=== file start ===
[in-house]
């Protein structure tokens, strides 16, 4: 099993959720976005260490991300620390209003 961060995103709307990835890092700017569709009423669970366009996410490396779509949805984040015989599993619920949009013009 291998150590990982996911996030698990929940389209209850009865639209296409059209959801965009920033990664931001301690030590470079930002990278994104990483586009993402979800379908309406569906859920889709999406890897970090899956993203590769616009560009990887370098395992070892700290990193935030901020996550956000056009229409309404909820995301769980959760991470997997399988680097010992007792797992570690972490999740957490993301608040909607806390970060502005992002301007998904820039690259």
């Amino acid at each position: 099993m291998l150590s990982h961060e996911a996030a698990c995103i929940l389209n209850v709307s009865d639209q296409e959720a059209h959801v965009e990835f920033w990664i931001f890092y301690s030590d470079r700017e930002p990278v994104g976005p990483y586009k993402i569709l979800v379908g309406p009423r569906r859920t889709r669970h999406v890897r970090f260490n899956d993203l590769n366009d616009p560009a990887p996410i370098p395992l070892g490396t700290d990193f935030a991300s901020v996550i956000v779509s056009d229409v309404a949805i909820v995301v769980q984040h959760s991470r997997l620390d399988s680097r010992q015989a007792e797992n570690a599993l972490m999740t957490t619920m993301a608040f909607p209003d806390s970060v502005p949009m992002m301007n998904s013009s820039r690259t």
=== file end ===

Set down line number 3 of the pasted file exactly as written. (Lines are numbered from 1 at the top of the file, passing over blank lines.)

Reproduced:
């Amino acid at each position: 099993m291998l150590s990982h961060e996911a996030a698990c995103i929940l389209n209850v709307s009865d639209q296409e959720a059209h959801v965009e990835f920033w990664i931001f890092y301690s030590d470079r700017e930002p990278v994104g976005p990483y586009k993402i569709l979800v379908g309406p009423r569906r859920t889709r669970h999406v890897r970090f260490n899956d993203l590769n366009d616009p560009a990887p996410i370098p395992l070892g490396t700290d990193f935030a991300s901020v996550i956000v779509s056009d229409v309404a949805i909820v995301v769980q984040h959760s991470r997997l620390d399988s680097r010992q015989a007792e797992n570690a599993l972490m999740t957490t619920m993301a608040f909607p209003d806390s970060v502005p949009m992002m301007n998904s013009s820039r690259t």